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Tuesday May 14, 2013

If the bar isn’t able to offer outdoor events, it might be forced to leave the Arts & Design District behind / P16

The Mezz gets underway / P3

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Tarzan swinging onto CHS stage / P24

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May 14, 2013

Current in Carmel

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May 14, 2013

COMMUNITY

Current in Carmel

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DISPATCHES

Contact the Editor

Have a news tips? Want to submit a calendar event? Have photograph to share? Call Mandi Cheesman at 489.4444 ext. 204 or e-mail her at mandi@youarecurrent.com. You also may submit information on our website, currentincarmel.com. You can find the Contact Us form under About Us in the upper-left corner. Remember our news deadline is typically eight days prior to publication.

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Current in Carmel reaches 100 percent of the households in 46032 and 46033 by U.S. Postal Service every Tuesday. For more information about how to reach that audience, call Dennis O’Malia at 370.0749 or e-mail him at dennis@youarecurrent.com.

On the Cover

Detour co-owner Jeremiah Hamman shows where the restaurant wants to offer outdoor events but, so far, has been told no. (Photo by Robert Annis) Founded October 24, 2006, at Carmel, IN Vol. VII, No. 23 Copyright 2013. Current Publishing, LLC All Rights Reserved. 30 South Range Line Road Carmel, IN 46032 317.489.4444 info@youarecurrent.com The views of the columnists in Current in Carmel are their own and do not necessarily reflect the positions of this newspaper.

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First ever TEDx event coming to CHS – TED is a worldwide organization dedicated to the free sharing of ideas, information and knowledge from leading thinkers in the fields of technology, entertainment and design via an online clearinghouse. Local, independent groups organize live conferences to promote this sharing and Carmel High School International Baccalaureate students have been working hard to bring the first ever TEDx event to the community. TEDxCarmelHighSchool will be in the CHS studio theater on May 22 from 6:30 to 9 p.m. Speakers will include leaders in science and business from the Indianapolis area, as well as CHS students and teachers. Attendance is limited to 100 people. More information is available at www. tedxcarmelhighschool.us. More information on TEDx is available at www.ted.com/tedx.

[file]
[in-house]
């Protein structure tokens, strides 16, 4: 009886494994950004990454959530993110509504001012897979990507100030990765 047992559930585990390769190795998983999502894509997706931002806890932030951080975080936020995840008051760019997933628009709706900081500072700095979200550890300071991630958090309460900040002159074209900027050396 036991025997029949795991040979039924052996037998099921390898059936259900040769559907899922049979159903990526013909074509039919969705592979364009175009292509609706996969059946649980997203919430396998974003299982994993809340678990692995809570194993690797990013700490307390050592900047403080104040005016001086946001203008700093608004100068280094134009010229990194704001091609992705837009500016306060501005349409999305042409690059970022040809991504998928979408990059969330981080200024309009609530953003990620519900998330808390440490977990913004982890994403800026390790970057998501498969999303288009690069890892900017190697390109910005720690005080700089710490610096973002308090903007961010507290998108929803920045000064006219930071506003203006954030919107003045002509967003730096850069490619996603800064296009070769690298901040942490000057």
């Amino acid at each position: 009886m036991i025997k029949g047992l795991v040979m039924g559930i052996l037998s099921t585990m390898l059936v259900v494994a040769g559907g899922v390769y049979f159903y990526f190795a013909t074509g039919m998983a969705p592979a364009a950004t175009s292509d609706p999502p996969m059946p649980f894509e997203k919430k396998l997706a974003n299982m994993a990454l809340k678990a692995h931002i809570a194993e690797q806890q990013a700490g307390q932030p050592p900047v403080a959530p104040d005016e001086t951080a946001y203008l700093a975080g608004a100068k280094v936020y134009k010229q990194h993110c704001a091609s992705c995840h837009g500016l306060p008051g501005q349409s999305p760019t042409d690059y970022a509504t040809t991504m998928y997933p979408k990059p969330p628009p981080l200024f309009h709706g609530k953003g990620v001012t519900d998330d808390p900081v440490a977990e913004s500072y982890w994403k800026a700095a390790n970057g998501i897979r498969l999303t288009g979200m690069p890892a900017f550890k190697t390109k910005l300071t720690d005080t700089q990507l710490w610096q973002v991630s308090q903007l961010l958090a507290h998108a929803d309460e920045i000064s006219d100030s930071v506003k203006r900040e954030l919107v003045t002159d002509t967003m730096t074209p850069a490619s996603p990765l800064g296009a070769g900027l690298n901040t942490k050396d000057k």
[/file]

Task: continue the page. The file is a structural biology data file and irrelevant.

Bill Hammer, CRC President; Mike Hurst of First Merchants Bank; David Anderson with Anderson Birkla Investment Partners LLC; Tony Birkla also with Anderson Birkla and Mayor Jim Brainard. (Photo by Heather Clark)

Work begins on $6M retail complex By Robert Annis • rob@youarecurrent.com The next phase of Carmel’s City Center came a step closer to reality last Wednesday. Officials from the city and development Anderson Birkla broke ground on a $6-million retail and office complex nicknamed The Mezz. The new facility, housing 44 luxury apartments and Anderson Birkla’s corporate headquarters, will be on both the east and west end of the Tarkington Theater building. Mayor Jim Brainard said work will begin within the next week, with completion tentatively scheduled for 12 to 15 months later. This may be the start of a major building boom in the area; Brainard anticipates four other nearby multi-story buildings – a mix of residential, office and retail – will start construction this year. “We’re working on a lot of big things right now,” Brainard said. “With the success of City Center, there’s been a lot of interest from businesses. They realize they only have one opportunity to get in (at the early stages).” In addition to the apartments, the 25,000-square-

ON THE WEB

foot, five-story Mezz East building, overlooking the Monon Trail, will include a fitness studio, secure bike storage and an internet café, according to a press release from city spokeswoman Nancy Heck. Anderson Birkla’s headquarters will be in the 40,000-square-foot west building, along with additional apartments. City Center has long been Brainard’s vision of Carmel’s future, one that he talked up during his first mayoral campaign in 1996. The city spent $13 million to purchase the 88 acres, relying on a sometimes complex series of public-private partnerships to raise the projects from the ground. The grand, $200-million mixed-use facility built by Pedcor has been successful since it opened three years ago, with a nearly 100-percent occupancy rate in the apartments, and BikeLine, Matt the Miller’s Tavern, and Hubbard & Cravens occupying prime retail real estate. In her press release, Heck said Anderson Birkla will pay $700,000 for the land in installments within the next six years, along with more than $112,000 annually in property taxes. Rents for the apartment will be comparable to the Pedcor building, starting at around $1.30 per square foot a month.